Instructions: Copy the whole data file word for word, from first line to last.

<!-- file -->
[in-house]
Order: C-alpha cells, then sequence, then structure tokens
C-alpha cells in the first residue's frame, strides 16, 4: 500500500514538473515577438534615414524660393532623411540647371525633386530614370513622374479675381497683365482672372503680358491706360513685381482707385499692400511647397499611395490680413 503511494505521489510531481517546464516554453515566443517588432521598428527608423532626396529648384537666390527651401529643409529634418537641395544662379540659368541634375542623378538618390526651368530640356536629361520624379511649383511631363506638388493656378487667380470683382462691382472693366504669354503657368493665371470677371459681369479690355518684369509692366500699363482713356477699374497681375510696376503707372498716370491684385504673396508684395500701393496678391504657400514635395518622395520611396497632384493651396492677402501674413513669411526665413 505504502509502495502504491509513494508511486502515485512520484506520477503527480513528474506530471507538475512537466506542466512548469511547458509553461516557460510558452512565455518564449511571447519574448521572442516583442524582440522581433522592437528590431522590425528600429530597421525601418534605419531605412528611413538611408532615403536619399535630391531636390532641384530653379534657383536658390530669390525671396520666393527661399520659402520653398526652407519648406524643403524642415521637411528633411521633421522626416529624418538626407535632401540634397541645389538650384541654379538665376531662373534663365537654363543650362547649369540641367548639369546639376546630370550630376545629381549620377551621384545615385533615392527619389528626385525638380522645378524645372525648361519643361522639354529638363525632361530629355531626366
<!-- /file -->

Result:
[in-house]
Order: C-alpha cells, then sequence, then structure tokens
C-alpha cells in the first residue's frame, strides 16, 4: 500500500514538473515577438534615414524660393532623411540647371525633386530614370513622374479675381497683365482672372503680358491706360513685381482707385499692400511647397499611395490680413 503511494505521489510531481517546464516554453515566443517588432521598428527608423532626396529648384537666390527651401529643409529634418537641395544662379540659368541634375542623378538618390526651368530640356536629361520624379511649383511631363506638388493656378487667380470683382462691382472693366504669354503657368493665371470677371459681369479690355518684369509692366500699363482713356477699374497681375510696376503707372498716370491684385504673396508684395500701393496678391504657400514635395518622395520611396497632384493651396492677402501674413513669411526665413 505504502509502495502504491509513494508511486502515485512520484506520477503527480513528474506530471507538475512537466506542466512548469511547458509553461516557460510558452512565455518564449511571447519574448521572442516583442524582440522581433522592437528590431522590425528600429530597421525601418534605419531605412528611413538611408532615403536619399535630391531636390532641384530653379534657383536658390530669390525671396520666393527661399520659402520653398526652407519648406524643403524642415521637411528633411521633421522626416529624418538626407535632401540634397541645389538650384541654379538665376531662373534663365537654363543650362547649369540641367548639369546639376546630370550630376545629381549620377551621384545615385533615392527619389528626385525638380522645378524645372525648361519643361522639354529638363525632361530629355531626366